Through various avenues, I’ve been introduced to people who make a living from writing. I witness their successes with envy and awe. And while I know I’m a capable writer, my coworkers turning to me for advice when they craft a letter or prepare a document, I’m admittedly paralyzed when it comes to exchanging my talent for dollars.
In the last few years, I’ve had a few pieces published. Southern Women’s Review included one of my stories in their Summer 2009 issue and Indie Ink has used two of my essays. All of these are worthwhile accomplishments in my book. None of them, however, have resulted in payment.
Having worked in the business world for over a decade, I’m the first one to admit you sometimes have to spend money to make money. And this is exactly how I’ve approached publishing. Donating my work means I get a publishing credit to note on my resume. The more publishing credits I can list, the more seriously editors and agents will consider me. But a mere four months shy of receiving my MFA in Creative Writing, I’ve officially tired of writing pro bono.
“Check Craigslist,” Ryane suggested a few months ago.
“Use this list-serve,” a classmate urged.
Everyone has good suggestions. And just like dieting and exercising, at the onset I commit a 100%. I send writing samples, complete applications and attach resumes. But after a few rejections, or in some cases no response whatsoever, it’s hard to keep your chin up. I’m only able to smack my head against a wall so many times. Which explains why, since the start of the year, I took a break from the publishing world.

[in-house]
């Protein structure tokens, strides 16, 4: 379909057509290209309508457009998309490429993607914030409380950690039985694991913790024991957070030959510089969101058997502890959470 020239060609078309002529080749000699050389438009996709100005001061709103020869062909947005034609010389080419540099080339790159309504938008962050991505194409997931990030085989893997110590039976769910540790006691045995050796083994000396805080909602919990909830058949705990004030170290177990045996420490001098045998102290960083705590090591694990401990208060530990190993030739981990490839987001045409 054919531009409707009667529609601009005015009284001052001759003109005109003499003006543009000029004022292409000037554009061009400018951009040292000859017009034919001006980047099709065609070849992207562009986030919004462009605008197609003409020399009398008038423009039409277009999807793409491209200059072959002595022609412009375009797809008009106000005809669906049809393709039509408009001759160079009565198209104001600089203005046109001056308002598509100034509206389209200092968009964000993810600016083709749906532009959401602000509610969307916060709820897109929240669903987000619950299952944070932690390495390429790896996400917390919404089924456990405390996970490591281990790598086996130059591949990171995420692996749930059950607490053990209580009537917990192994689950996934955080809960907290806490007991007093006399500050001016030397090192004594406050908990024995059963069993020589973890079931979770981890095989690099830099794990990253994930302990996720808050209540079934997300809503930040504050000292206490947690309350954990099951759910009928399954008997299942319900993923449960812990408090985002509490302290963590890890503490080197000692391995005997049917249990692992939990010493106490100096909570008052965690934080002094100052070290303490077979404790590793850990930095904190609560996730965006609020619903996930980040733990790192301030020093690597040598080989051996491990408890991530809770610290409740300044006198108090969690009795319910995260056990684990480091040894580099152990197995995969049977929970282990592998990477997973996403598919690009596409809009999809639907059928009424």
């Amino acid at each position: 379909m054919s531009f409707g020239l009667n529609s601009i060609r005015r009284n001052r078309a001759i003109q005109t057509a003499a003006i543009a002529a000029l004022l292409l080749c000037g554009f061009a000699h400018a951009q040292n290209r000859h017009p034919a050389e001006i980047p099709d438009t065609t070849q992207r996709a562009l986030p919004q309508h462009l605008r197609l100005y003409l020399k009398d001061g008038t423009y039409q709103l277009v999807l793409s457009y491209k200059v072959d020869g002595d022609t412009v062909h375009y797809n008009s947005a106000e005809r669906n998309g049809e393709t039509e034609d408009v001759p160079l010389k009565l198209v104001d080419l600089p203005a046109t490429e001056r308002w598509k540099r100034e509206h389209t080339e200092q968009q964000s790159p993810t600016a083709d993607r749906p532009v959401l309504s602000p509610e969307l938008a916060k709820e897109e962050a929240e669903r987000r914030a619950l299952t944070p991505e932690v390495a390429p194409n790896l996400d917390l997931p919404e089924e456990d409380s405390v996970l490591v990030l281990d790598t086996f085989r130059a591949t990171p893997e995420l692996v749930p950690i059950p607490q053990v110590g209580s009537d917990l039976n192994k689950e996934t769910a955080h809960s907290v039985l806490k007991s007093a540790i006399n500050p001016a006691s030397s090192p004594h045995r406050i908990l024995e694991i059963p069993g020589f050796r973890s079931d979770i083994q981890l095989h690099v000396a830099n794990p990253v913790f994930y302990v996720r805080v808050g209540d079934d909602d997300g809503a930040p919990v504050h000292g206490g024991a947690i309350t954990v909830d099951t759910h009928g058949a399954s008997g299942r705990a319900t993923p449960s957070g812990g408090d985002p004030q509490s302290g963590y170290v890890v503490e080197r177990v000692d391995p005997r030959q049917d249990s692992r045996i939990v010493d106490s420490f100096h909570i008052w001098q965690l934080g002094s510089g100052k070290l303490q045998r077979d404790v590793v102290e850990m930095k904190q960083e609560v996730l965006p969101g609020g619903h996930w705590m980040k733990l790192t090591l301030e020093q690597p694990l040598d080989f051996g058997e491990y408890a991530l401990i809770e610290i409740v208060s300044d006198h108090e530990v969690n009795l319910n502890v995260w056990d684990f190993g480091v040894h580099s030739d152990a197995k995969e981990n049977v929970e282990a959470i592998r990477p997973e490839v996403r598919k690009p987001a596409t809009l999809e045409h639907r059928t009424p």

Then, last week, while reading a review for a friend’s restaurant Delicatessen, a review rife with poorly structured sentences, I came out of retirement. Pens blazing, I perused Craigslist. I came across a few part-time listings for writing positions and decided to submit my personal information to two. And within three days, personalized responses appeared in my inbox.
One place already filled the opening, but the email was friendly and supportive, thereby softening the rejection blow. The other place? They want me. This afternoon I’ll complete a phone interview which appears to be nothing more than an informational session where I’ll be given the specifics of my role as a culinary writer for Joonbug.
It still isn’t paid. I’ll still continue to peddle my words for free. But this marks my first foray into journalism since my publishing debut in 1990 when I co-authored the editor’s note for an issue of Sassy magazine. And if anything, it should help with my resume (sigh).